US7923741B1 (en) 2009-01-05 2011-04-12 Lednovation, Inc. Semiconductor lighting device with reflective remote wavelength conversion
US20100195687A1 (en) 2009-02-02 2010-08-05 Rohm Co., Ltd. Semiconductor laser device
US8422525B1 (en) 2009-03-28 2013-04-16 Soraa, Inc. Optical device structure using miscut GaN substrates for laser applications
US20100316075A1 (en) 2009-04-13 2010-12-16 Kaai, Inc. Optical Device Structure Using GaN Substrates for Laser Applications
US20130044782A1 (en) 2009-04-13 2013-02-21 Soraa, Inc. Optical Device Structure Using GaN Substrates and Growth Structures for Laser Applications
WO2010120819A1 (en) 2009-04-13 2010-10-21 Kaai, Inc. Optical device structure using gan substrates for laser applications
US8416825B1 (en) 2009-04-17 2013-04-09 Soraa, Inc. Optical device structure using GaN substrates and growth structure for laser applications
US8294179B1 (en) 2009-04-17 2012-10-23 Soraa, Inc. Optical device structure using GaN substrates and growth structures for laser applications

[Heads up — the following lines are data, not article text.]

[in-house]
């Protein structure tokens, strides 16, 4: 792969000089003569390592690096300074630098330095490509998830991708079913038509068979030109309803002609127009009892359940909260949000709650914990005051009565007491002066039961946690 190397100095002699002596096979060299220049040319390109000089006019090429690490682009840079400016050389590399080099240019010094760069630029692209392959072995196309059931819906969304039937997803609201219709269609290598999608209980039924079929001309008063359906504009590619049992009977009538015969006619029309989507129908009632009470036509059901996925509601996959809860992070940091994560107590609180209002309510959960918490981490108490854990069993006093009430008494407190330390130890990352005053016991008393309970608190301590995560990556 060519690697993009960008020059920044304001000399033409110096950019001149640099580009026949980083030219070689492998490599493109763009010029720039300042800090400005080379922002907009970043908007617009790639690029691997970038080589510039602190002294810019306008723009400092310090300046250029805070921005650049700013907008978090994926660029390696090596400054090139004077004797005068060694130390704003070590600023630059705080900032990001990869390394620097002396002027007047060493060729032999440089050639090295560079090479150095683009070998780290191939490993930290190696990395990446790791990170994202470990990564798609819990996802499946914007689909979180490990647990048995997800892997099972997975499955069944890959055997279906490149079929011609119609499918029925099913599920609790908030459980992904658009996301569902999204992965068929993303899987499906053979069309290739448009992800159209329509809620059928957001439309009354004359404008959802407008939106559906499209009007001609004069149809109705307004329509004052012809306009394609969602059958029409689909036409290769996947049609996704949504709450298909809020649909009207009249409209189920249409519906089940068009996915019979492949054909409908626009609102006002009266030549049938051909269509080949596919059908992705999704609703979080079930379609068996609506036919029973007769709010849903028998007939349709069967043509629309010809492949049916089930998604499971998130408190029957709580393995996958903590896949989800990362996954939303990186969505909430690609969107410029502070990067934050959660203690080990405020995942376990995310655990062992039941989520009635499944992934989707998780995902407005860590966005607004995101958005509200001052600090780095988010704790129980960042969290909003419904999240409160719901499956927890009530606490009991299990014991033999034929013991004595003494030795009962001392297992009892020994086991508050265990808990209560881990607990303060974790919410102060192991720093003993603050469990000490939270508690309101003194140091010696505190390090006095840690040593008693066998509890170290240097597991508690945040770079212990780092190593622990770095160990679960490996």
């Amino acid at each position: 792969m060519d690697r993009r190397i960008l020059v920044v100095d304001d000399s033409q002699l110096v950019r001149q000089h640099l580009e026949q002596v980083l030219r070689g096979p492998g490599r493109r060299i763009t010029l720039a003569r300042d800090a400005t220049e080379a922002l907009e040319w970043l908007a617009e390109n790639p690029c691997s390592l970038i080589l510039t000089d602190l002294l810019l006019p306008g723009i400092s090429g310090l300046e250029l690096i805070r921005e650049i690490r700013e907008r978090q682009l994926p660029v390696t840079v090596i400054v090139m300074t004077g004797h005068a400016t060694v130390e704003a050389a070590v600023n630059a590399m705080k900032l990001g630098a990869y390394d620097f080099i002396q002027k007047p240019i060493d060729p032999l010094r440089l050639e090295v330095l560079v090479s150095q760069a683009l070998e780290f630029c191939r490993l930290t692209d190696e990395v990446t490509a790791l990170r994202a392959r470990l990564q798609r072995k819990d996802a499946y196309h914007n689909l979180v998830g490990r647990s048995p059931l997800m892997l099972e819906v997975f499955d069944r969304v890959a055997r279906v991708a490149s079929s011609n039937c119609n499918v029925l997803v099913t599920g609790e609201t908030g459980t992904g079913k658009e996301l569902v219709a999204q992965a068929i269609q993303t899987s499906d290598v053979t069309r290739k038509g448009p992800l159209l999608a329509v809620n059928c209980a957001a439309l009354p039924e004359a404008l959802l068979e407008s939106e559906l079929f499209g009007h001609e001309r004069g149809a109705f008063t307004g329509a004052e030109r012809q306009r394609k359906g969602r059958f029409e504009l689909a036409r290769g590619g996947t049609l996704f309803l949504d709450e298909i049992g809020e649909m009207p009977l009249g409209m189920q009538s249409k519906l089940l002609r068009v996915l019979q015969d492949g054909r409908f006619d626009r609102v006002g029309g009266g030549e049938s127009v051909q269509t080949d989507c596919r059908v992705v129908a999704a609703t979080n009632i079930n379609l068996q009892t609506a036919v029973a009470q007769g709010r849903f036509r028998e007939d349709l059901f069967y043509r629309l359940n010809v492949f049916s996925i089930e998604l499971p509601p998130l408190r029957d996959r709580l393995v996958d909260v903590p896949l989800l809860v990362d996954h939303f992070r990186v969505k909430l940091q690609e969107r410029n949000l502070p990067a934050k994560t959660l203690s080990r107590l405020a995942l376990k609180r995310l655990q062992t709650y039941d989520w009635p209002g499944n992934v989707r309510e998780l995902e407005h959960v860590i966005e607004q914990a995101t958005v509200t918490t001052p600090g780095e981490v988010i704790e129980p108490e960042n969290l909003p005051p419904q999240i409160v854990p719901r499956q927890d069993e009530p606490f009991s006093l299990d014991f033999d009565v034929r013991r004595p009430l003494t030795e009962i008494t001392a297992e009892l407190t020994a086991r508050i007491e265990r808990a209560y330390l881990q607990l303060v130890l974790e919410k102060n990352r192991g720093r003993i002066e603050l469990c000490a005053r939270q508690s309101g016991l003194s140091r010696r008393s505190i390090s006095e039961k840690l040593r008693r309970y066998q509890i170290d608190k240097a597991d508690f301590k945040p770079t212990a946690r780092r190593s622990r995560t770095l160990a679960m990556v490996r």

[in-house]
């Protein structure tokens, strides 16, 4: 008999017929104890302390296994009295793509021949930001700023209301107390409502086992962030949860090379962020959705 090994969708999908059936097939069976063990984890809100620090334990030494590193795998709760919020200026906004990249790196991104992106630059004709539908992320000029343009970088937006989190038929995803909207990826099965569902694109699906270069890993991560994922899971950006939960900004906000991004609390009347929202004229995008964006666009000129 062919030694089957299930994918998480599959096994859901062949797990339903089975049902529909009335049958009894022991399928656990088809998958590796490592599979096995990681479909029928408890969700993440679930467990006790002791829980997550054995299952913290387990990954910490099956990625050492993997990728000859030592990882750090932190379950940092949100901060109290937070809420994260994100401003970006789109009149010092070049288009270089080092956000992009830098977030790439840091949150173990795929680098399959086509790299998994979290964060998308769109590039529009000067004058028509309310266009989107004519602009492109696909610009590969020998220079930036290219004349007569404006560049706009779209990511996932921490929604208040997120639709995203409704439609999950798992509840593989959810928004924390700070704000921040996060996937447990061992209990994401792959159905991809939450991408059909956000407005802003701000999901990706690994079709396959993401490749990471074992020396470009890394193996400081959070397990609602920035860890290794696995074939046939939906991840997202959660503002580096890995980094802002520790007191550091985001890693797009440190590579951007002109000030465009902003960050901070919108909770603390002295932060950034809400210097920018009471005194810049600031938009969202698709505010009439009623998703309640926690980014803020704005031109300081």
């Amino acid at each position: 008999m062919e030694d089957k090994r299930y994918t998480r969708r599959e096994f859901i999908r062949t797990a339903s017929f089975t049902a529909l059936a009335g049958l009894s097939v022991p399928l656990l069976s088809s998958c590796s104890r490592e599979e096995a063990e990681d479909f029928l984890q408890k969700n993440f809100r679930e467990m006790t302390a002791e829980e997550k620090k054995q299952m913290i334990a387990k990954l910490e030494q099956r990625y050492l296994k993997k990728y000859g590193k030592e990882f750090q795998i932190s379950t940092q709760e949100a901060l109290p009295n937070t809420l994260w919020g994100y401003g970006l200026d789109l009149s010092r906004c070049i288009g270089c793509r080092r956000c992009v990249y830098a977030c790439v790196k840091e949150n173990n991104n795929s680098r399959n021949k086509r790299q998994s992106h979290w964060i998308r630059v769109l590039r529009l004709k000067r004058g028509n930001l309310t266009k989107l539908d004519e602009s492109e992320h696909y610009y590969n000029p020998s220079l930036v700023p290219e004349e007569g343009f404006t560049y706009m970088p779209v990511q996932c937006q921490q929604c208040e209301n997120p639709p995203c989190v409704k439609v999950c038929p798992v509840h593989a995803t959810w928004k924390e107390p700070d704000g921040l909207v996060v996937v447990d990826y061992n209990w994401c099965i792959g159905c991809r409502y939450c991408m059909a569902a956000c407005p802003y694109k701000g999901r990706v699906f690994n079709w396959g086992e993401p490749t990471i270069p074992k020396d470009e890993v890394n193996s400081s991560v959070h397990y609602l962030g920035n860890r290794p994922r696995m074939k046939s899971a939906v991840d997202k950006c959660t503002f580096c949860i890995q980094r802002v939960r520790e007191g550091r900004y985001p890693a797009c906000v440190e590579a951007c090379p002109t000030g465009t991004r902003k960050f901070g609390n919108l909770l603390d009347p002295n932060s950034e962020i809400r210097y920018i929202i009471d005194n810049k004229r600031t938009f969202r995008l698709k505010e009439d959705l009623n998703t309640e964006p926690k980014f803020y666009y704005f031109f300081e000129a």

US8126024B1 (en) 2009-04-17 2012-02-28 Soraa, Inc. Optical device structure using GaN substrates and growth structures for laser applications of emissions of 500 nm and greater
US8254425B1 (en) 2009-04-17 2012-08-28 Soraa, Inc. Optical device structure using GaN substrates and growth structures for laser applications
US20110031508A1 (en) 2009-05-01 2011-02-10 Bridgelux, Inc. Method and Apparatus for Manufacturing LED Devices using Laser Scribing
US20100140630A1 (en) 2009-05-01 2010-06-10 Bridgelux, Inc. Method And Apparatus For Manufacturing LED Devices Using Laser Scribing
US8242522B1 (en) 2009-05-12 2012-08-14 Soraa, Inc. Optical device structure using non-polar GaN substrates and growth structures for laser applications in 481 nm
US8247887B1 (en) 2009-05-29 2012-08-21 Soraa, Inc. Method and surface morphology of non-polar gallium nitride containing substrates
US20130016750A1 (en) 2009-05-29 2013-01-17 Soraa, Inc. Surface Morphology of Non-Polar Gallium Nitride Containing Substrates
US8427590B2 (en) 2009-05-29 2013-04-23 Soraa, Inc. Laser based display method and system